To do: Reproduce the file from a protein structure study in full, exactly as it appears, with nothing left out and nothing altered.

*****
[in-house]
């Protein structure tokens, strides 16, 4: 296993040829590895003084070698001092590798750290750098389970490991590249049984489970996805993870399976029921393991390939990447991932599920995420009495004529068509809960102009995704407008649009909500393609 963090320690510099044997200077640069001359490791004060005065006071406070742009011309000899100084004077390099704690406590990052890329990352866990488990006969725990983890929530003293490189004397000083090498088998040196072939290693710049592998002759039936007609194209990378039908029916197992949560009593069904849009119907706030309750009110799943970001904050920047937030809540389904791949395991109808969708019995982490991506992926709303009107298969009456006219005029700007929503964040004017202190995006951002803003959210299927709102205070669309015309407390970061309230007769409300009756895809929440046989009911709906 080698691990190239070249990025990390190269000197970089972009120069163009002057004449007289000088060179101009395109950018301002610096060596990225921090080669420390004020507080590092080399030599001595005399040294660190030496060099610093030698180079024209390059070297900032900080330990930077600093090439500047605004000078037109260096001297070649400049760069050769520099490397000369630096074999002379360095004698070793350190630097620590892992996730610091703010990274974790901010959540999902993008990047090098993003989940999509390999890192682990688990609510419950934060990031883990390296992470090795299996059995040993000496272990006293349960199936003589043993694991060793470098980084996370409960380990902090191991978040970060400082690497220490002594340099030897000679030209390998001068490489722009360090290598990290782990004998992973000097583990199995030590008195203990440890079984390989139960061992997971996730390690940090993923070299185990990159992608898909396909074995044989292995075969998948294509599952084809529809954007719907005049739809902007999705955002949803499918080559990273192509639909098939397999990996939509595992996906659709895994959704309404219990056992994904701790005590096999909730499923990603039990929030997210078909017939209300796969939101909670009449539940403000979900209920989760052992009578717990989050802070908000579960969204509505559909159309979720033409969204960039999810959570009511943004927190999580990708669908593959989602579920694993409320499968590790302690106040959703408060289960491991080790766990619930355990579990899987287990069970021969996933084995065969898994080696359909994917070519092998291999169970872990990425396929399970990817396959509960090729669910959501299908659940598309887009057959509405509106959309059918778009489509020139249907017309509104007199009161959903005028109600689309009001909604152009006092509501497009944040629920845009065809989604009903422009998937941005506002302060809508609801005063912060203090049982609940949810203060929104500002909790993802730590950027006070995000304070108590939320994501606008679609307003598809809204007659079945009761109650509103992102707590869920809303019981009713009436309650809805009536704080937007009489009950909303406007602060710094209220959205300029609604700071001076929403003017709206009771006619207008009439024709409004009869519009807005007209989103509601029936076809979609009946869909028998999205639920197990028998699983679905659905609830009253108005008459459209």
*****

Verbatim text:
[in-house]
């Protein structure tokens, strides 16, 4: 296993040829590895003084070698001092590798750290750098389970490991590249049984489970996805993870399976029921393991390939990447991932599920995420009495004529068509809960102009995704407008649009909500393609 963090320690510099044997200077640069001359490791004060005065006071406070742009011309000899100084004077390099704690406590990052890329990352866990488990006969725990983890929530003293490189004397000083090498088998040196072939290693710049592998002759039936007609194209990378039908029916197992949560009593069904849009119907706030309750009110799943970001904050920047937030809540389904791949395991109808969708019995982490991506992926709303009107298969009456006219005029700007929503964040004017202190995006951002803003959210299927709102205070669309015309407390970061309230007769409300009756895809929440046989009911709906 080698691990190239070249990025990390190269000197970089972009120069163009002057004449007289000088060179101009395109950018301002610096060596990225921090080669420390004020507080590092080399030599001595005399040294660190030496060099610093030698180079024209390059070297900032900080330990930077600093090439500047605004000078037109260096001297070649400049760069050769520099490397000369630096074999002379360095004698070793350190630097620590892992996730610091703010990274974790901010959540999902993008990047090098993003989940999509390999890192682990688990609510419950934060990031883990390296992470090795299996059995040993000496272990006293349960199936003589043993694991060793470098980084996370409960380990902090191991978040970060400082690497220490002594340099030897000679030209390998001068490489722009360090290598990290782990004998992973000097583990199995030590008195203990440890079984390989139960061992997971996730390690940090993923070299185990990159992608898909396909074995044989292995075969998948294509599952084809529809954007719907005049739809902007999705955002949803499918080559990273192509639909098939397999990996939509595992996906659709895994959704309404219990056992994904701790005590096999909730499923990603039990929030997210078909017939209300796969939101909670009449539940403000979900209920989760052992009578717990989050802070908000579960969204509505559909159309979720033409969204960039999810959570009511943004927190999580990708669908593959989602579920694993409320499968590790302690106040959703408060289960491991080790766990619930355990579990899987287990069970021969996933084995065969898994080696359909994917070519092998291999169970872990990425396929399970990817396959509960090729669910959501299908659940598309887009057959509405509106959309059918778009489509020139249907017309509104007199009161959903005028109600689309009001909604152009006092509501497009944040629920845009065809989604009903422009998937941005506002302060809508609801005063912060203090049982609940949810203060929104500002909790993802730590950027006070995000304070108590939320994501606008679609307003598809809204007659079945009761109650509103992102707590869920809303019981009713009436309650809805009536704080937007009489009950909303406007602060710094209220959205300029609604700071001076929403003017709206009771006619207008009439024709409004009869519009807005007209989103509601029936076809979609009946869909028998999205639920197990028998699983679905659905609830009253108005008459459209």